Wireless Sensor Networks (WSNs) is a network of sensors that can monitor and record the environmental conditions and collect the data. Environmental conditions such as pressure, sound, pollution level, wind speed, and temperature are sensed by these networks and through them, they send data to the assigned location. To know all the Types of Wireless Sensor Networks, keep reading this article till the end.

These sensors are usually deployed at remote locations. Because of the ubiquity of the sensors, Wireless Sensor Networks are sometimes called ubiquitous sensors.

The wireless sensor network consists of base stations and from hundreds to thousands of nodes (wireless sensors). This was originally designed for the purpose to facilitate military operations but now it has many purposes including health care, air pollution, forest fire, water quality, machine health, water waste, structural health, greenhouse monitoring, and natural disaster prevention, landslide detection, data logging, wine production, and threat detection.

There are several types of Wireless Sensor Networks

  1. Mobile WSNs
  2. Multimedia WSNs
  3. Terrestrial WSNs
  4. Underground WSNs
  5. Underwater WSNs

However convenient, WSNs are vulnerable to external attacks that can impair its’ operations. The nodes need to be deployed in remote and hostile areas and their lifetime is connected with the battery load; nodes will remain active to use as long as the batteries run out. Several protocols need to be designed to give the nodes a long life.

  1. Nodes are vulnerable to hard wares and physical damage and these protocols need to be able to detect these failures as soon as they occur.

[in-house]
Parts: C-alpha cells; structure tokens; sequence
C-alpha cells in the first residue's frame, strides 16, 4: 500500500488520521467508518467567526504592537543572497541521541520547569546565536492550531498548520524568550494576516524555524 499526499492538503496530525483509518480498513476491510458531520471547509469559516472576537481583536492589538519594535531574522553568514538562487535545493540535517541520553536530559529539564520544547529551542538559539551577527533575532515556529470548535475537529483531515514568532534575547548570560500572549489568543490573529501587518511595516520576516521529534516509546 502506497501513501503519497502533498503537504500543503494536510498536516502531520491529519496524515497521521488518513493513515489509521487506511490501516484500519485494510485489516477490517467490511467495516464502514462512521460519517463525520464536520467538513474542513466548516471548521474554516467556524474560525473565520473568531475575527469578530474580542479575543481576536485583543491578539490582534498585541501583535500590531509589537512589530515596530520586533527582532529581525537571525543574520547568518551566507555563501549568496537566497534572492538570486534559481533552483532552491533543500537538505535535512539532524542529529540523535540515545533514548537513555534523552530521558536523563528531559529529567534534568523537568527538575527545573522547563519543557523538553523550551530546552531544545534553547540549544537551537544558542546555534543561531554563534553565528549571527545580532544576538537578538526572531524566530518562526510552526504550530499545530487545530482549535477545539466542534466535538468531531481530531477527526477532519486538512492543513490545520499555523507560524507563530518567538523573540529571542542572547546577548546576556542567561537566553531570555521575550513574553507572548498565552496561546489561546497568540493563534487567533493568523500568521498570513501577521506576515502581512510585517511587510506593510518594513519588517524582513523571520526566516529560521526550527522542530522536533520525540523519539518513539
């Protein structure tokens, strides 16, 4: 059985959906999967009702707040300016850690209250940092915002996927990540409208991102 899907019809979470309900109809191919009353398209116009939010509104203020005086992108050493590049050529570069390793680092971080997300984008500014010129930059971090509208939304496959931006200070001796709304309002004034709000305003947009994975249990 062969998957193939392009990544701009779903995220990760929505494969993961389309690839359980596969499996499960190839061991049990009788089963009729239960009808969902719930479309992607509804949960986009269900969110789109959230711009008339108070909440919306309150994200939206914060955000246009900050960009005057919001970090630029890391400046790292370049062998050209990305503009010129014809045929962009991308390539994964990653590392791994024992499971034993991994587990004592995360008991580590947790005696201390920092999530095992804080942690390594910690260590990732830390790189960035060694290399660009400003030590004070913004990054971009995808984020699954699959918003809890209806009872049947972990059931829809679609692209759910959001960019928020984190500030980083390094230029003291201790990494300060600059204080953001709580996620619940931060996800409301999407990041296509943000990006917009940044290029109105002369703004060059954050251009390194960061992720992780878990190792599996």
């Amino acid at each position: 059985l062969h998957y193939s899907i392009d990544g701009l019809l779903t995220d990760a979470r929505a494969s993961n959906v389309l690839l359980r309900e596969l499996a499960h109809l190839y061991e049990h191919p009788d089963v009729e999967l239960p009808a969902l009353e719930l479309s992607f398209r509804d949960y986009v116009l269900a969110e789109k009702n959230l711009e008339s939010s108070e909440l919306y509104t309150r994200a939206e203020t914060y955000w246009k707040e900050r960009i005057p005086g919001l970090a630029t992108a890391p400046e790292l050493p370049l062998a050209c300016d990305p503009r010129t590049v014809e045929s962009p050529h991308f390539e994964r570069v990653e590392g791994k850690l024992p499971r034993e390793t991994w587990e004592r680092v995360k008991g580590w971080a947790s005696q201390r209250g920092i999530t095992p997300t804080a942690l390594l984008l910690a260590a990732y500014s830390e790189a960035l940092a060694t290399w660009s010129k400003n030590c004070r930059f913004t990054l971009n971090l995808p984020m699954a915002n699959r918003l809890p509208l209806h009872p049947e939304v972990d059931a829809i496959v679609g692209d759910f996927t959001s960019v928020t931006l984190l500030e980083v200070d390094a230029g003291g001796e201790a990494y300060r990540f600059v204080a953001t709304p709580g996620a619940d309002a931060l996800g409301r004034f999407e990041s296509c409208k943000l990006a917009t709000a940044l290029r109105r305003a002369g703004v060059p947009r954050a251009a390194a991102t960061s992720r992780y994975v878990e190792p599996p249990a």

2. For high-resolution data transmission, several nodes are deployed In the transmission together and the protocols need to be able to scale to a level where they can manage the multiple nodes and contain functionality.
  3. Nodes are considered to be disposable devices and to compete with the traditional information transfer systems, it needs to be cheaper and affordable.
  4. Along with a power supply, a sensing unit, a processing unit, and a transmission unit, a node may also have other additional devices such as a localization device. These additional devices need to be balanced according to the cost and power requirement as each additional device increases the cost and budget.
  5. Speaking of reducing the extra cost, energy conservation is needed and consumption needs to be controlled. For this, researches have been going on to reduce energy consumption by Topology maintenance.
  6. Ditching the traditional method of using radio communication, some networks are now using optical communication.
  7. Some nodes can be turned off to reduce the energy consumption while some of the applications need all the nodes to participate in the process.

Download Types of Wireless Sensor Network in pdf – Click here